Earlier this week, more than a thousand angry customers gathered at the Chinese central bank’s branch in Zhengzhou, the capital city of Henan province, to protest frozen accounts in the village banks. The protesters hoisted a banner that read, “Opposing the Henan government from colluding with the mafias to violently beat up depositors.”
An unusual message, perhaps — but the banner turned out to be somewhat prescient. An unidentified group of muscular men in white shirts attacked the protesters, dragging them down a flight of steps before hauling them away in vehicles. Uniformed police officers stood by and watched, and eyewitnesses who recorded the proceedings shared the story on social media worldwide.
What do we know about this perhaps surprising pattern of behavior?
Why governments outsource repression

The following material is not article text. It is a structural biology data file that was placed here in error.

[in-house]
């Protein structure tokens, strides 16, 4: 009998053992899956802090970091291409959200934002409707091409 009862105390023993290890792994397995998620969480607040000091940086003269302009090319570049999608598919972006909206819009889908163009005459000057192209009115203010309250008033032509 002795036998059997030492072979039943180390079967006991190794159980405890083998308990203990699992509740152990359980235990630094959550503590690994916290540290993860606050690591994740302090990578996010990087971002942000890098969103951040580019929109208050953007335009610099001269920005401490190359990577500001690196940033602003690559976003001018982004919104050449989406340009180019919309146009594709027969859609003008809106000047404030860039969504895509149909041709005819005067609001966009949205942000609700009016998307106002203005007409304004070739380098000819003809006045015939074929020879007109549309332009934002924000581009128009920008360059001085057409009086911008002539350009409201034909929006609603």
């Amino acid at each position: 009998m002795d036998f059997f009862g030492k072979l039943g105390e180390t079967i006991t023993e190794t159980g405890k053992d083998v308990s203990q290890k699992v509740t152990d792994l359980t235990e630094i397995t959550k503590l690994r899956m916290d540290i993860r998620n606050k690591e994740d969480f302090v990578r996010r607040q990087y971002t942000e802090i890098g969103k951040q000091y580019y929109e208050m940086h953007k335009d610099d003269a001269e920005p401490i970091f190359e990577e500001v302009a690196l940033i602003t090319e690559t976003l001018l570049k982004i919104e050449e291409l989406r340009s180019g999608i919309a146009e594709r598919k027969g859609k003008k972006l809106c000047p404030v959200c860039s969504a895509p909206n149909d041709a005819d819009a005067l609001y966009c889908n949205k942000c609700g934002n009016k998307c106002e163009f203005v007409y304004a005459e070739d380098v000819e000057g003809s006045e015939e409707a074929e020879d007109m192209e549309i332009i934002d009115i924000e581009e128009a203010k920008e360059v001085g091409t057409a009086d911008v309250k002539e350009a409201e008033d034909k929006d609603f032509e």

While local governments outsourcing unsavory work, such as protest control, is not uncommon in China, this highly publicized event points to the limitations of “outsourcing repression,” the title of my recently released book. My research explains how Chinese officials hire anonymous “contractors” to carry out coercive acts to minimize citizen resistance — and potential backlash. It’s a strategy that is intended to minimize the costs of protests and accountability typically associated with government repression. But the strategy is effective only if carried out covertly and the “contractors” keep casualties to a minimum.